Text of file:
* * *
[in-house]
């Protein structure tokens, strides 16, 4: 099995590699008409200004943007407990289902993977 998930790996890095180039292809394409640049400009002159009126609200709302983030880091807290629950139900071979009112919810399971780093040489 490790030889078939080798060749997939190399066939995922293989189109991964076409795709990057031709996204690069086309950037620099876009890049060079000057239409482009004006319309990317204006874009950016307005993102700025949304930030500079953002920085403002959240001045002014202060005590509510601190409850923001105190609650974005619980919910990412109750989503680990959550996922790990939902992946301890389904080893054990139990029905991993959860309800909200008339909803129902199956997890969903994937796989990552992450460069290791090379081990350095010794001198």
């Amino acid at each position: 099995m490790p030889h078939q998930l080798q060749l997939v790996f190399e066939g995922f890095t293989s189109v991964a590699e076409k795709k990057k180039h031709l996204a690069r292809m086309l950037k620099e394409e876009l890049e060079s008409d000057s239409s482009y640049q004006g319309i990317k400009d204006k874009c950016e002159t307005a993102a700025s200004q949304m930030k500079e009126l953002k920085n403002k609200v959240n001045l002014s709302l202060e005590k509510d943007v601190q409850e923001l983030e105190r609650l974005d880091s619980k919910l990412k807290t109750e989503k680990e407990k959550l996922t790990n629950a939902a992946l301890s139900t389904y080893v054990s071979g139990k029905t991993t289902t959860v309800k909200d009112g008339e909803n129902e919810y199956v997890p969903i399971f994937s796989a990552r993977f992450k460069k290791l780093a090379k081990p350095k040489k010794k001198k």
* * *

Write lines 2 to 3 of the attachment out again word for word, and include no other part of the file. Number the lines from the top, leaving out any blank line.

């Protein structure tokens, strides 16, 4: 099995590699008409200004943007407990289902993977 998930790996890095180039292809394409640049400009002159009126609200709302983030880091807290629950139900071979009112919810399971780093040489 490790030889078939080798060749997939190399066939995922293989189109991964076409795709990057031709996204690069086309950037620099876009890049060079000057239409482009004006319309990317204006874009950016307005993102700025949304930030500079953002920085403002959240001045002014202060005590509510601190409850923001105190609650974005619980919910990412109750989503680990959550996922790990939902992946301890389904080893054990139990029905991993959860309800909200008339909803129902199956997890969903994937796989990552992450460069290791090379081990350095010794001198």
């Amino acid at each position: 099995m490790p030889h078939q998930l080798q060749l997939v790996f190399e066939g995922f890095t293989s189109v991964a590699e076409k795709k990057k180039h031709l996204a690069r292809m086309l950037k620099e394409e876009l890049e060079s008409d000057s239409s482009y640049q004006g319309i990317k400009d204006k874009c950016e002159t307005a993102a700025s200004q949304m930030k500079e009126l953002k920085n403002k609200v959240n001045l002014s709302l202060e005590k509510d943007v601190q409850e923001l983030e105190r609650l974005d880091s619980k919910l990412k807290t109750e989503k680990e407990k959550l996922t790990n629950a939902a992946l301890s139900t389904y080893v054990s071979g139990k029905t991993t289902t959860v309800k909200d009112g008339e909803n129902e919810y199956v997890p969903i399971f994937s796989a990552r993977f992450k460069k290791l780093a090379k081990p350095k040489k010794k001198k």